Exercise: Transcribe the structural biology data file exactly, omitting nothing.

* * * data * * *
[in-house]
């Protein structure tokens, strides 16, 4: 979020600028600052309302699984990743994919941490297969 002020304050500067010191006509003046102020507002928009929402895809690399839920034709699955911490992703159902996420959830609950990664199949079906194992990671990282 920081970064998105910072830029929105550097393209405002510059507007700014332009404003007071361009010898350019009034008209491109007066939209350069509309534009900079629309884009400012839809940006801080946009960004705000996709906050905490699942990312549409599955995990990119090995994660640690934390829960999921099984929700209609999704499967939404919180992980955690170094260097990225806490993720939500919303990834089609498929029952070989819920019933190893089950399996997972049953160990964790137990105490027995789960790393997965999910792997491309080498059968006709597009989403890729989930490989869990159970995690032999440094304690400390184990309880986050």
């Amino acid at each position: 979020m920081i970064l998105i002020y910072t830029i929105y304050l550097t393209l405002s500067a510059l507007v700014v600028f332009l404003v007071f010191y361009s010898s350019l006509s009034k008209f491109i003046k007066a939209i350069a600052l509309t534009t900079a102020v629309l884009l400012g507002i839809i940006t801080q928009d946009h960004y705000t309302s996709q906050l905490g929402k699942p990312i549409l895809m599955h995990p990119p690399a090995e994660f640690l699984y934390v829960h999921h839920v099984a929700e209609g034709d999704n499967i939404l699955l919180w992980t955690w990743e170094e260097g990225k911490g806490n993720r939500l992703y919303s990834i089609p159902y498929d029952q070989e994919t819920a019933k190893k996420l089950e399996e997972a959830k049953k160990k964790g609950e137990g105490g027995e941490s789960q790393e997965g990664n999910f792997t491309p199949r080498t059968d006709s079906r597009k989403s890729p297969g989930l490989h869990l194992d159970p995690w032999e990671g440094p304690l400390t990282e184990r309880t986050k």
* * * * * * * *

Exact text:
[in-house]
């Protein structure tokens, strides 16, 4: 979020600028600052309302699984990743994919941490297969 002020304050500067010191006509003046102020507002928009929402895809690399839920034709699955911490992703159902996420959830609950990664199949079906194992990671990282 920081970064998105910072830029929105550097393209405002510059507007700014332009404003007071361009010898350019009034008209491109007066939209350069509309534009900079629309884009400012839809940006801080946009960004705000996709906050905490699942990312549409599955995990990119090995994660640690934390829960999921099984929700209609999704499967939404919180992980955690170094260097990225806490993720939500919303990834089609498929029952070989819920019933190893089950399996997972049953160990964790137990105490027995789960790393997965999910792997491309080498059968006709597009989403890729989930490989869990159970995690032999440094304690400390184990309880986050």
């Amino acid at each position: 979020m920081i970064l998105i002020y910072t830029i929105y304050l550097t393209l405002s500067a510059l507007v700014v600028f332009l404003v007071f010191y361009s010898s350019l006509s009034k008209f491109i003046k007066a939209i350069a600052l509309t534009t900079a102020v629309l884009l400012g507002i839809i940006t801080q928009d946009h960004y705000t309302s996709q906050l905490g929402k699942p990312i549409l895809m599955h995990p990119p690399a090995e994660f640690l699984y934390v829960h999921h839920v099984a929700e209609g034709d999704n499967i939404l699955l919180w992980t955690w990743e170094e260097g990225k911490g806490n993720r939500l992703y919303s990834i089609p159902y498929d029952q070989e994919t819920a019933k190893k996420l089950e399996e997972a959830k049953k160990k964790g609950e137990g105490g027995e941490s789960q790393e997965g990664n999910f792997t491309p199949r080498t059968d006709s079906r597009k989403s890729p297969g989930l490989h869990l194992d159970p995690w032999e990671g440094p304690l400390t990282e184990r309880t986050k």